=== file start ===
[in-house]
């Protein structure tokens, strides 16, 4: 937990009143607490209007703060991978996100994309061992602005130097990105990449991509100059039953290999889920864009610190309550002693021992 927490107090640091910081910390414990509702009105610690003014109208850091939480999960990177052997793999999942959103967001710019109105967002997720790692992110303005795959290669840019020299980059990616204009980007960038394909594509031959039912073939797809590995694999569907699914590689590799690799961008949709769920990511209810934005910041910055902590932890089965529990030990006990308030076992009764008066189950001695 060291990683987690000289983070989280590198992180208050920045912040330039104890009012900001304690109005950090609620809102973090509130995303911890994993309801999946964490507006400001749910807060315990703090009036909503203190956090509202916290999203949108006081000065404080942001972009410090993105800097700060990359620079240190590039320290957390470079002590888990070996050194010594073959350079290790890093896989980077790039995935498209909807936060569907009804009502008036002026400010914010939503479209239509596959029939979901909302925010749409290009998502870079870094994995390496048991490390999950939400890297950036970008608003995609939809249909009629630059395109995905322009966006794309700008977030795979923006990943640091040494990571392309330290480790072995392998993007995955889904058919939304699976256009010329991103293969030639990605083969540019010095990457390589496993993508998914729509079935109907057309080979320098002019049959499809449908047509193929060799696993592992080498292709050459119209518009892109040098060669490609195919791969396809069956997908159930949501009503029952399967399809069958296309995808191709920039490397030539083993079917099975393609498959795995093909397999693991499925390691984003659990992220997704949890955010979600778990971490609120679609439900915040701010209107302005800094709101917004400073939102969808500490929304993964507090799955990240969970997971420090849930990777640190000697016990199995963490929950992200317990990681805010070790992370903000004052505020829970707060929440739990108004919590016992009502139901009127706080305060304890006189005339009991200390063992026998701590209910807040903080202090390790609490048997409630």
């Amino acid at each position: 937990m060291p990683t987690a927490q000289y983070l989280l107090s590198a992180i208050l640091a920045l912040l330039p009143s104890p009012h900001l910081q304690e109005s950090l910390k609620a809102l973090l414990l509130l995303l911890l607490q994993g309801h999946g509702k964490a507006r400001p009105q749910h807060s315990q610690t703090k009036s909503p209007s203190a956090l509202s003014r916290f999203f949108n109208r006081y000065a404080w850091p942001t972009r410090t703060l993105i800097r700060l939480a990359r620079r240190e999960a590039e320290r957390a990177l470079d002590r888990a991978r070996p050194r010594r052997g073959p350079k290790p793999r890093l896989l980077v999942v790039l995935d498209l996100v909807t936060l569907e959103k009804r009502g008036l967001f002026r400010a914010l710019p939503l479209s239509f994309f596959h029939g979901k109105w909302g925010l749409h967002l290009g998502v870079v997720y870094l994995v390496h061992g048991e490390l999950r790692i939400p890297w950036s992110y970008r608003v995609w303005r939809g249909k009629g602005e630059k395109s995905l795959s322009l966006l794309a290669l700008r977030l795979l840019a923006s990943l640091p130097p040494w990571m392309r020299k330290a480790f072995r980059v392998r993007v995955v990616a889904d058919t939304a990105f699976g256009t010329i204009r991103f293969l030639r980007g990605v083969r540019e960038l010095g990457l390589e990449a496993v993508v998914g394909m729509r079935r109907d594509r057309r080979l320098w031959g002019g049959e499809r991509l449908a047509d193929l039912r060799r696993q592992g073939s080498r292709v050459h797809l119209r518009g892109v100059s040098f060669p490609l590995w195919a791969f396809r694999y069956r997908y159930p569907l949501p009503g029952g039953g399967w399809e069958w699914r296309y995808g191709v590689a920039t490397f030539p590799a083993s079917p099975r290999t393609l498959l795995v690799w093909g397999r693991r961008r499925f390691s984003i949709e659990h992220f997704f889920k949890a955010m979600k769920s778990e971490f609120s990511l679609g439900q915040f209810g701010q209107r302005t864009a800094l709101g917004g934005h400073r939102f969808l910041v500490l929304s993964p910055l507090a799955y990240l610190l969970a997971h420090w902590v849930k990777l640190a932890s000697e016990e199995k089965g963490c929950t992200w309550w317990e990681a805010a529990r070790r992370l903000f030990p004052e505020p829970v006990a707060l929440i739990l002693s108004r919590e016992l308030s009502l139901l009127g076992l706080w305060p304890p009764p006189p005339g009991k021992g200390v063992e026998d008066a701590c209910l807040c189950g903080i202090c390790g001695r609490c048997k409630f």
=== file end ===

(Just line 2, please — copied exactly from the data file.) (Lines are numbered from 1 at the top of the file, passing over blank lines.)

């Protein structure tokens, strides 16, 4: 937990009143607490209007703060991978996100994309061992602005130097990105990449991509100059039953290999889920864009610190309550002693021992 927490107090640091910081910390414990509702009105610690003014109208850091939480999960990177052997793999999942959103967001710019109105967002997720790692992110303005795959290669840019020299980059990616204009980007960038394909594509031959039912073939797809590995694999569907699914590689590799690799961008949709769920990511209810934005910041910055902590932890089965529990030990006990308030076992009764008066189950001695 060291990683987690000289983070989280590198992180208050920045912040330039104890009012900001304690109005950090609620809102973090509130995303911890994993309801999946964490507006400001749910807060315990703090009036909503203190956090509202916290999203949108006081000065404080942001972009410090993105800097700060990359620079240190590039320290957390470079002590888990070996050194010594073959350079290790890093896989980077790039995935498209909807936060569907009804009502008036002026400010914010939503479209239509596959029939979901909302925010749409290009998502870079870094994995390496048991490390999950939400890297950036970008608003995609939809249909009629630059395109995905322009966006794309700008977030795979923006990943640091040494990571392309330290480790072995392998993007995955889904058919939304699976256009010329991103293969030639990605083969540019010095990457390589496993993508998914729509079935109907057309080979320098002019049959499809449908047509193929060799696993592992080498292709050459119209518009892109040098060669490609195919791969396809069956997908159930949501009503029952399967399809069958296309995808191709920039490397030539083993079917099975393609498959795995093909397999693991499925390691984003659990992220997704949890955010979600778990971490609120679609439900915040701010209107302005800094709101917004400073939102969808500490929304993964507090799955990240969970997971420090849930990777640190000697016990199995963490929950992200317990990681805010070790992370903000004052505020829970707060929440739990108004919590016992009502139901009127706080305060304890006189005339009991200390063992026998701590209910807040903080202090390790609490048997409630």